Mathematical Art Against Hate: Which Side Are You On?

Written by: Dr. Julian Fleron.

Perspective, Perception and Geometry

In the fall of 2017 I used Discovering the Art of Mathematics: Geometry as the focus on my Mathematical Explorations course, a core mathematics course for a general audience. The text lead us through explorations of perspective drawing, perception, visualization, how to render 3-dimensional objects in 2-dimensions and the interplay between the dimensions. We thought a great deal about how different ways of visualizing gives us different perspectives on what we see.

One day I taped large, interactive, two-dimensional images on the boards. (See image below.)

Students were amazed to discover that if you put yourself in the right position, all of these images appeared as identical looking cubes. (To see it yourself, see video below, starting at minute 4:30.)

Discovering the Art of Mathematics

The students were still standing up, milling about when it became clear it was about time to leave. They started to pack up.

But I still had part of the lesson to finish. I walked up to one student, puffed myself up and said, sternly, "Is that racism?’’ A hush fell over the class. I got in the face of another student, "Is that sexual harassment?’’ Another, "Is that bullying?’’ Another, "Is that discrimination?’’ Another, "Is that hate?’’ Silence and shock. I backed up and asked a final question, "Does it matter where you are standing?’’

It was a profound moment. Students exclaimed, made a variety of mind blowing up gestures and then forgot all about it being time to go, instead sitting back down and discussing what had happened.

Mathematical Art Against Hate

There’d been some incidents of intolerance on our campus during the semester. When I came into the very next class the students took over. There was a chorus of "We want to do something like this to address the issues on campus and that we see in the news all of the time.’’

So that’s what we did for the last month of the semester. We created, invented and explored different ways that we could use mathematical art to make statements about hatred and intolerance. At the end of the course students presented their ideas and small proof of concept models. Sadly, we didn’t have time or resources to create large-scale models.

Mathematical Art Against Hate: Which Side Are You On?

Luckily, there was interest in continuing among some of the students.

Several of the fall models provided the impetus for the design and realization of Mathematical Art Against Hate: Which Side Are You On? which was created in the spring.

Mathematical Art Against Hate - Video

This piece of mathematical art dynamically shows humanity centered between the poles of tolerance, respect, equality, justice, freedom,… on one side and hate, oppression, discrimination, bias, bullying,… on the other.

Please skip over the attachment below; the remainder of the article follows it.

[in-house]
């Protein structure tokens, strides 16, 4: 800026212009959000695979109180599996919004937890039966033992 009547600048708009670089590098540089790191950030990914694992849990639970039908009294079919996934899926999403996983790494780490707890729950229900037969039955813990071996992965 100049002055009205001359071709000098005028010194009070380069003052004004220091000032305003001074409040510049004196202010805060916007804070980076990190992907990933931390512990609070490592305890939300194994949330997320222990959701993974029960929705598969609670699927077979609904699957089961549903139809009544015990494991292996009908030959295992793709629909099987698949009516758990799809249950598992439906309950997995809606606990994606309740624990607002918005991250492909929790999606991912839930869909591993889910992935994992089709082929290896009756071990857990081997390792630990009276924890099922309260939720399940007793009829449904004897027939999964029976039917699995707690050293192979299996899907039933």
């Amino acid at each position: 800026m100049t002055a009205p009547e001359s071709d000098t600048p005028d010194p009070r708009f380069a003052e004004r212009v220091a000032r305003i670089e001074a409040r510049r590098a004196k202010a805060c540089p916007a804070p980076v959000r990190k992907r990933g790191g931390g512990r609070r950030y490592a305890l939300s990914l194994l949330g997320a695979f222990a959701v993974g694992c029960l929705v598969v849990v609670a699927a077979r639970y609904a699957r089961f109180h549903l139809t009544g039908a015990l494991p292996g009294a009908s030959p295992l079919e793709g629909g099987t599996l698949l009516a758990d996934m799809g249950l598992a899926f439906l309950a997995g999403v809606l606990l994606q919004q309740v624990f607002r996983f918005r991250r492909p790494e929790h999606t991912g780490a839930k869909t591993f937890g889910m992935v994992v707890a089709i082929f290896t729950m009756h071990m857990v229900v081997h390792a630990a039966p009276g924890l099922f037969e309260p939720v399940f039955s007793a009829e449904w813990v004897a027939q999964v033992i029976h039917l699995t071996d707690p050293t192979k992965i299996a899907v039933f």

The goal of the piece is to get people to think:

  • Which Side Are You On?
  • Where are you standing?
  • Does your perspective inform how you think about certain issues, about how you see the world?

Read the full Artists’ Statement .

Mathematical Aspects

This type of geometrical art is called lenticular art. Each of the hanging panels is a different width. They are foreshortened to make the complete perspective image continuous to the eye. We used both SketchUp and GeoGebra to model the piece of art and to determine appropriate scales, viewing angles and positions and absolute sizes for all of the different pieces. For example, consider this dynamic GeoGebra design document. We used Photoshop, InDesign and Illustrator for the graphics.


Way too many people say they are not good at math. They say that they don’t like it. Many feel inferior because of that. In our course Mathematical Explorations, where we have a lot of students like that, it is wonderful to see them overcome these negate perceptions and self-images. It is liberating to see them discover that mathematics is something completely different than what they thought it was. Inspiring to have them see that it is an art that is all around them in the way we visualize the world, that mathematics is part of the psychology of the interaction between our brain and our senses.

In the context of the intolerance and bullying that we find ourselves surrounded by many of us feel powerless of. We don’t know what to do to effect real change.

So here are these 18 and 19 year-old students just arriving at college, in a mathematics class they don’t want to be in, that they think they are not going to like and they are face to face with issues of intolerance on our campus mirroring those that are sweeping our country.

Yet they chose not to be powerless.

They went and they did something. They designed these beautiful mathematical art pieces. They created powerful mathematical statements about hate and intolerance.

It was an uplifting and empowering experience for all of the students.

And to me to be able to be on this journey with these students.

Related Links

Artists’ Statement
Full Interview with Julian Fleron